Alberta premier Rachel Notley didn’t start the oil shock crisis, but she’s making it worse – by Claudia Cattaneo (National Post – June 16, 2015)

The National Post is Canada’s second largest national paper.

Alberta’s new NDP government made good Monday on campaign promises to raise corporate taxes and reform political donations, but showed no urgency to address the crisis at hand: a provincial economy suffering from low oil prices that is bleeding private sector jobs, investment and confidence.

The risk is that while Premier Rachel Notley did not create the oil shock — that was OPEC’s handy work — she will be blamed for making it worse by pressing ahead with policies hostile to the dominant oil and gas sector that are accelerating its downward spiral.

Indeed, tensions with the oilpatch are already frayed over her promises to review (and likely raise) oil and gas royalties, toughen up climate change regulations and push for more bitumen upgrading in the province, at a time the sector is broke and laying off staff.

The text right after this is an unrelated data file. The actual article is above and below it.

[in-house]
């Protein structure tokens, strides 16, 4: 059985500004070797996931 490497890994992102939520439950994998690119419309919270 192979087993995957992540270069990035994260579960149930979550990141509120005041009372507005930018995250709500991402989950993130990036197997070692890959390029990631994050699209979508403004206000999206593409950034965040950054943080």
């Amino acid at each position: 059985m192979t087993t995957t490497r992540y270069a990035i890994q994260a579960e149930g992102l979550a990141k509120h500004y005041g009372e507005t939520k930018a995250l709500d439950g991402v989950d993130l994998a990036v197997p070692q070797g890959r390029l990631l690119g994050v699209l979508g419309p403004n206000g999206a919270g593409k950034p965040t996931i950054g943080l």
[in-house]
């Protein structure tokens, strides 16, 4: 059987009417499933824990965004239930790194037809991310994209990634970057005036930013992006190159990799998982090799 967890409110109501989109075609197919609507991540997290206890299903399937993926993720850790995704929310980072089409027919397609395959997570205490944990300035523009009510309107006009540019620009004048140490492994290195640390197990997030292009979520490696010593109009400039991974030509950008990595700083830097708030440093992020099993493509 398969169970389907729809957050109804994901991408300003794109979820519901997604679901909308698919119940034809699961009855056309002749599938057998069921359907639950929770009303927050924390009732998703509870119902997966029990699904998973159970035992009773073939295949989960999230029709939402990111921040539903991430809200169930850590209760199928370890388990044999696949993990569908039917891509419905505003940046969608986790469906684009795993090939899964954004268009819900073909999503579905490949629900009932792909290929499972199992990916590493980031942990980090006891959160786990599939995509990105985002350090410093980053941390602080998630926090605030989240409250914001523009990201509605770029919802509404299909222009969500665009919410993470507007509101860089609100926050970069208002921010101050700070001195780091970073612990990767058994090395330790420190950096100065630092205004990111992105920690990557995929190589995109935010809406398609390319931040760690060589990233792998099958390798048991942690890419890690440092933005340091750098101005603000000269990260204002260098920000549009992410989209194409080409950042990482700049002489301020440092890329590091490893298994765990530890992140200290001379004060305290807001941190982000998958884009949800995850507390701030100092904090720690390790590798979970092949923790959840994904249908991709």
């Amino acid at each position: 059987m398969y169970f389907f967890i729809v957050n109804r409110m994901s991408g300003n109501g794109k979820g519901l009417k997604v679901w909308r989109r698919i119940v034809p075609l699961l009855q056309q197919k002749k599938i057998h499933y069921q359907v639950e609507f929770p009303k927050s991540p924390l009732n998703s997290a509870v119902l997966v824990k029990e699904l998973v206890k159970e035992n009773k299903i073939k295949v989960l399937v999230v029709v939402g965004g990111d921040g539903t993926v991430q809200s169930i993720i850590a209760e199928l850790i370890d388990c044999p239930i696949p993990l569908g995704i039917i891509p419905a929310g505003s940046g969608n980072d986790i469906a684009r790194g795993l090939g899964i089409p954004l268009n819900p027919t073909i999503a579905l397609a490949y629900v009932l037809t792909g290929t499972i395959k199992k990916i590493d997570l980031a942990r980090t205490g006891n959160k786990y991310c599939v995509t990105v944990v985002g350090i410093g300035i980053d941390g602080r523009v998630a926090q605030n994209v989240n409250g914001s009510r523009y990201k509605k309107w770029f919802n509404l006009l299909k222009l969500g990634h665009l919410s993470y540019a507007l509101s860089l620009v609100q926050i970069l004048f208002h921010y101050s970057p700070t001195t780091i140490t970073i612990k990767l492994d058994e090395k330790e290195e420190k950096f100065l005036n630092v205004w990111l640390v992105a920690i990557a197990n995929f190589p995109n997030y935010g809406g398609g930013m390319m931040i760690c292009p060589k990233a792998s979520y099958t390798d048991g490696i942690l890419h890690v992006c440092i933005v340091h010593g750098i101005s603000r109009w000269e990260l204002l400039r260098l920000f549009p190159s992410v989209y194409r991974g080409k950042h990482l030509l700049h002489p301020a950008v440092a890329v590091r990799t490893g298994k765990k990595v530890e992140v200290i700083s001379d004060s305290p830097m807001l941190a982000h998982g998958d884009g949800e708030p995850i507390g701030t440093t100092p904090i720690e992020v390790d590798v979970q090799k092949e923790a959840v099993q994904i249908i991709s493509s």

In the first speech from the throne since the NDP replaced the long-governing Tories, Notley outlined her immediate priorities for a short session before the summer break: Corporate taxes are going up to 12 per cent from 10 per cent, and taxes are going up for Albertans earning more than $125,000 to restore the province to “a more typical Canadian tax system.”

“This bill will ask those who have benefitted the most from the boom times in Alberta to now contribute more, so that our schools and health care can be spared from chaos and reckless cutbacks,” the NDP said in the throne speech, delivered by the new lieutenant governor, Lois Mitchell.

The government will also introduce legislation to end corporate and union donations to political parties.

Notley said the moves are “foundational” to her government’s agenda.

Speaking to reporters, she said the royalty review, new climate change legislation and initiatives to encourage upgrading of bitumen in Alberta are also going ahead – but details will have to wait.

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